We tested whether the propagation of neuronal activity in the DLPFC affected primary and secondary motor areas using EEG data. On the basis of anatomical studies , a structural image suggesting the presence of such connections in humans , and a computational model of cognitive and motor control , we constructed the following DCM structures: An extrinsic input through the PPC entering the PMC and connecting to M1, SMA, and DLPFC and another extrinsic input through the PPC into the SMA and connecting to M1, PMC, and DLPFC [45, 46]. Input from primary visual cortex to the PPC through visual stimulation is a common pathway for both ME and MI, and the next connection is either from the PPC to the PMC or from the PPC to the SMA. We choose input from either the PMC or SMA. We reduced the nodes of the region and hypothesis model in order to perform exact model selection through the Bayesian theorem based on prior knowledge, because a larger number of nodes resulted in poor Bayesian model selection. The DLPFC was connected to the SMA and PMC. Condition-specific modulation of coupling due to external input did not influence all intrinsic coupling connections between regions [47, 48]. Based on intrinsic coupling between regions, we set up 16 models of connectivity representing biologically plausible hypotheses regarding changes in interregional coupling among ROIs during the performance of the right finger-tapping task. As the task was visually triggered, although PPC-SMA or PPC-PMC connectivity was supposed to be directly driven by task-dependent influences, the PPC was not included in the connection matrix because, with a large number of nodes in the region, Bayesian model selection based on the Bayesian theorem was poor. We investigated connections between the DLPFC and primary and secondary motor areas related to cognition and motor activity. According to setting up an interregional coupling for plausible hypotheses, we constructed 16 models according to exclusion of connections from the DLPFC to M1 and M1-DLPFC (Fig 2) because interregional couplings between the DLPFC and M1 and M1 and the DLPFC were functionally vague connections .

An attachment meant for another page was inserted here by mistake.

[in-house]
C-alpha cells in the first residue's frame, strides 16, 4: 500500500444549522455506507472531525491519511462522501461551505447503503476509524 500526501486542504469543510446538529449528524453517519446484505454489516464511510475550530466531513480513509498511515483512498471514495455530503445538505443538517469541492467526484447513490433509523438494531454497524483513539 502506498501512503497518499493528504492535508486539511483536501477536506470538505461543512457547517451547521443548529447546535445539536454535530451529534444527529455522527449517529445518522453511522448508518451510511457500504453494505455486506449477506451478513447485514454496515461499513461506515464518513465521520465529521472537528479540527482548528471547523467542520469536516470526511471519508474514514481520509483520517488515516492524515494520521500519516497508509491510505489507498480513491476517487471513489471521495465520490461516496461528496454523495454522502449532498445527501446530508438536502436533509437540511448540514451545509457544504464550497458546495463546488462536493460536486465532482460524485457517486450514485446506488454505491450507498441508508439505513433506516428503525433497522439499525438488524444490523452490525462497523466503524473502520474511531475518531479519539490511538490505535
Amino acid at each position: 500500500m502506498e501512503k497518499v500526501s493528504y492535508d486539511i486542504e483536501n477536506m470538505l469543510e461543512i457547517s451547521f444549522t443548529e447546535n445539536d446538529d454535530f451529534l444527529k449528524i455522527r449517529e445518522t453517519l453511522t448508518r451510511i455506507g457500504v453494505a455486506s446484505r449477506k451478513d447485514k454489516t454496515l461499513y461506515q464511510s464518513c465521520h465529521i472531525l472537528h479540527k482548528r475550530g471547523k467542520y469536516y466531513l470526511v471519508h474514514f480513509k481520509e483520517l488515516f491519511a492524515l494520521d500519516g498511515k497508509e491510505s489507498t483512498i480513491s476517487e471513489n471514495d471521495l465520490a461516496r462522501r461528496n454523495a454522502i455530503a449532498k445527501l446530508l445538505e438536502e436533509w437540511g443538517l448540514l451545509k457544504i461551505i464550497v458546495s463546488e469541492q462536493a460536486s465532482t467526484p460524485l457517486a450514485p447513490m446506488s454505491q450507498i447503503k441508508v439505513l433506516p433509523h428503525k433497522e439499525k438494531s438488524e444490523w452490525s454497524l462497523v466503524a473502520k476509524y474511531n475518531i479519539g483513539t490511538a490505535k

Bayesian model selection (BMS)